Mapping the Nation: Mapping the Nation is an interactive map that pulls together demographic, economic, and education indicators—nearly one million data points—to show that the United States is a truly global nation.
World Savvy: World Savvy partners with educators, schools, and districts to integrate global competence teaching and learning into classrooms for all K-12 students. We do this by providing a range of high-quality, specifically targeted programs and services.
Peace Corps – World Wise Schools: Established in 1989, the Paul D. Coverdell World Wise Schools program is dedicated to promoting global learning through lesson plans, activities, and events—all based on Peace Corps Volunteer experiences.
Taking it Global: TakingITGlobal empowers youth to understand and act on the world’s greatest challenges.
One World Education: One World Education’s mission is to build the knowledge and skills students need to confront the cultural and global issues of today and prepare for the college and career opportunities of tomorrow.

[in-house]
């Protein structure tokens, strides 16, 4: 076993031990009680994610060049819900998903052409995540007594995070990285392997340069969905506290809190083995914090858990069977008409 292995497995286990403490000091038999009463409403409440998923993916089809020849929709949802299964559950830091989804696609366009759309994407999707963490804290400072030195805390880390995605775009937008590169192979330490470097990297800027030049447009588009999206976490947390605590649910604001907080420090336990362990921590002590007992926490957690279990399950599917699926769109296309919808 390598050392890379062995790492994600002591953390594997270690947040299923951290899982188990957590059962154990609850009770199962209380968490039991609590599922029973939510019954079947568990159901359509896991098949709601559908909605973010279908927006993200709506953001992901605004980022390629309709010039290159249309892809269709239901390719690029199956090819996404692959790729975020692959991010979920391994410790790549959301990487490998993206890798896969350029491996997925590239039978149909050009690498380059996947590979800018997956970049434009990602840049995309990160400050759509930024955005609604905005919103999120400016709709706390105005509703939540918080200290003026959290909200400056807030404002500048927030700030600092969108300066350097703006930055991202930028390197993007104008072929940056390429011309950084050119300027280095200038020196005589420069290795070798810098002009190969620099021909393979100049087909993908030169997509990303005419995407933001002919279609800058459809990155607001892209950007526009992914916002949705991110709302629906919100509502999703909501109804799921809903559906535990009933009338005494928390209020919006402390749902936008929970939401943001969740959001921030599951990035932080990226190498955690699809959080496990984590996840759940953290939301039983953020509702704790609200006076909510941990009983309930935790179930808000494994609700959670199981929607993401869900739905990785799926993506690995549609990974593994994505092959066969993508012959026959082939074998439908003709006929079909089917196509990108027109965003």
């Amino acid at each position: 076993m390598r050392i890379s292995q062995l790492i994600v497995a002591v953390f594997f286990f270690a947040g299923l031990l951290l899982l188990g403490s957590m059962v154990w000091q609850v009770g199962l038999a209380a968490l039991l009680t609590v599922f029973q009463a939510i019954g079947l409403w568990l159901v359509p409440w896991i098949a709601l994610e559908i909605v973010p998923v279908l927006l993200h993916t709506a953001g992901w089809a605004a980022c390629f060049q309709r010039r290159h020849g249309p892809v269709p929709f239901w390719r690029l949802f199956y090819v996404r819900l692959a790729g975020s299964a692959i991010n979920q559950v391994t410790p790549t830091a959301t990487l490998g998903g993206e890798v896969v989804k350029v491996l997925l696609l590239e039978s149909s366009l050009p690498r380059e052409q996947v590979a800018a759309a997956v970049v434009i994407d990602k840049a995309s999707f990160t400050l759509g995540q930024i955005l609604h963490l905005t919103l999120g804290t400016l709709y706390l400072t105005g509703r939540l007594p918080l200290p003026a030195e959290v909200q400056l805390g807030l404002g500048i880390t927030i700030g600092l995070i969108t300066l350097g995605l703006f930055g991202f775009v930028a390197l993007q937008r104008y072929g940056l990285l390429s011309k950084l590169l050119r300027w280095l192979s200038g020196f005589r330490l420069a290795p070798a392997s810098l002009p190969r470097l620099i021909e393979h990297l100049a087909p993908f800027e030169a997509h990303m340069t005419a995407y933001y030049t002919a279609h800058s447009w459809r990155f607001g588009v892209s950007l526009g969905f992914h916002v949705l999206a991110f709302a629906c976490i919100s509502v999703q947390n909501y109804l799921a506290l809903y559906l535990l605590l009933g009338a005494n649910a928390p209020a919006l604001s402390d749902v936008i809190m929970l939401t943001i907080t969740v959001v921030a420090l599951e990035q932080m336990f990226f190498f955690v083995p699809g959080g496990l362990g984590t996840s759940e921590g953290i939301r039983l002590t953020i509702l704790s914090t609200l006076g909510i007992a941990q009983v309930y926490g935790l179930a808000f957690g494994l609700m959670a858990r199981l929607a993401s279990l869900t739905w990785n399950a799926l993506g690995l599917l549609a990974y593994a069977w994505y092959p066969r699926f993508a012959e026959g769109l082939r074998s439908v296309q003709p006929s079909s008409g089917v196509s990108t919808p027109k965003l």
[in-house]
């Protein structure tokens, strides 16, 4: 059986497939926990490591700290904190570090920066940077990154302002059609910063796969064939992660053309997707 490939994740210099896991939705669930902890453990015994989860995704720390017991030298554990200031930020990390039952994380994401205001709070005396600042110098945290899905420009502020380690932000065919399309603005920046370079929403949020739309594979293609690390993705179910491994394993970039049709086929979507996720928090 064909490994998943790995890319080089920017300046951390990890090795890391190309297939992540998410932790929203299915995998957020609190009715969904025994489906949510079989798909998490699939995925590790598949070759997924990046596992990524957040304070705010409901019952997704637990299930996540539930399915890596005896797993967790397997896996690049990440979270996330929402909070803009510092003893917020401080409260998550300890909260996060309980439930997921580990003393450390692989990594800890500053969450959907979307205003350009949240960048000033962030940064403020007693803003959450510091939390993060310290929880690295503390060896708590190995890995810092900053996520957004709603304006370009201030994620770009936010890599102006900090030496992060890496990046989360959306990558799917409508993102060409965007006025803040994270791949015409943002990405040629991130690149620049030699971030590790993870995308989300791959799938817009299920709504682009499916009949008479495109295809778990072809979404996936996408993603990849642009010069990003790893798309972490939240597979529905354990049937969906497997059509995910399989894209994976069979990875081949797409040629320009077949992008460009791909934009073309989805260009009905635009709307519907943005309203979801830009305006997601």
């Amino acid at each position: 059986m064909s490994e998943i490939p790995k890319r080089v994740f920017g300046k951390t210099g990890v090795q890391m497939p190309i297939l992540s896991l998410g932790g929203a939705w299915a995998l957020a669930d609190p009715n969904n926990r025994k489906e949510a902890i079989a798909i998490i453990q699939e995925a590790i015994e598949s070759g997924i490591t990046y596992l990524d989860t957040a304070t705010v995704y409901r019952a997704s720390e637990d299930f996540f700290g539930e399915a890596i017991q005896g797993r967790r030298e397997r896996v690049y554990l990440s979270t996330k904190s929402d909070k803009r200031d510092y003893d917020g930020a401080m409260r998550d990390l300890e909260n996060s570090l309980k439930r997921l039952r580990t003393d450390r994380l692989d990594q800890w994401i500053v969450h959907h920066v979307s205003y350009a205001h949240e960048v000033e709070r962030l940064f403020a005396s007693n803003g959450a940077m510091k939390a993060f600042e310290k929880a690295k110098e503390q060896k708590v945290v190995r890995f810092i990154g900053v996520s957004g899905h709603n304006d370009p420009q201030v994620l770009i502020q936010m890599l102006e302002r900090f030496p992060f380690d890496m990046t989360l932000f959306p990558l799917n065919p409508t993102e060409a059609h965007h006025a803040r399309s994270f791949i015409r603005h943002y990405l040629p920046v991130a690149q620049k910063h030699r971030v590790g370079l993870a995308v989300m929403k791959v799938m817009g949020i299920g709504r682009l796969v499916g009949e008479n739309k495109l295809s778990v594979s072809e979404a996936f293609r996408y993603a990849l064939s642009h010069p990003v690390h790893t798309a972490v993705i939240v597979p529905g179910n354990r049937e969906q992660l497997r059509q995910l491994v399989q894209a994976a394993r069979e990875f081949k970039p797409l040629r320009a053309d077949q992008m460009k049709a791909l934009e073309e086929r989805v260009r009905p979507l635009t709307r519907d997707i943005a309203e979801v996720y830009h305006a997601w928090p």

Primary Source: 28-year-old nonprofit organization that works to advance global education in schools. We believe in the power of understanding the world from diverse perspectives and a future in which all individuals are informed and contributing global citizens.
iEARN: iEARN empowers teachers and young people to work together online using the Internet and other new communications technologies. Over 2,000,000 students each day are engaged in collaborative project work worldwide.
Level Up Village: Our mission is to globalize the classroom and facilitate seamless collaboration between students from around the world via pioneering Global STEAM (STEM + Arts) enrichment courses.
Pulitzer Center Global Gateway: The program provides digital educational resources and tools such as our free Lesson Builder, and also brings journalists to classrooms across the country to introduce critical under-reported global issues to students.
Generation Global: With Generation Global, teachers can transport their classes across the world in a single afternoon. Online and through video conferences, students interact directly with their peers around the world, engaging in dialogue around issues of culture, identity, beliefs, values, and attitudes.
Global Concerns Classroom: an innovative global education program that seeks to raise awareness of current international humanitarian issues in U.S. youth and to empower them to take meaningful action. Through dynamic resources, student engagement programs, and professional development for educators, GCC prepares youth to gain the knowledge and skills needed to be globally competent for the 21st century.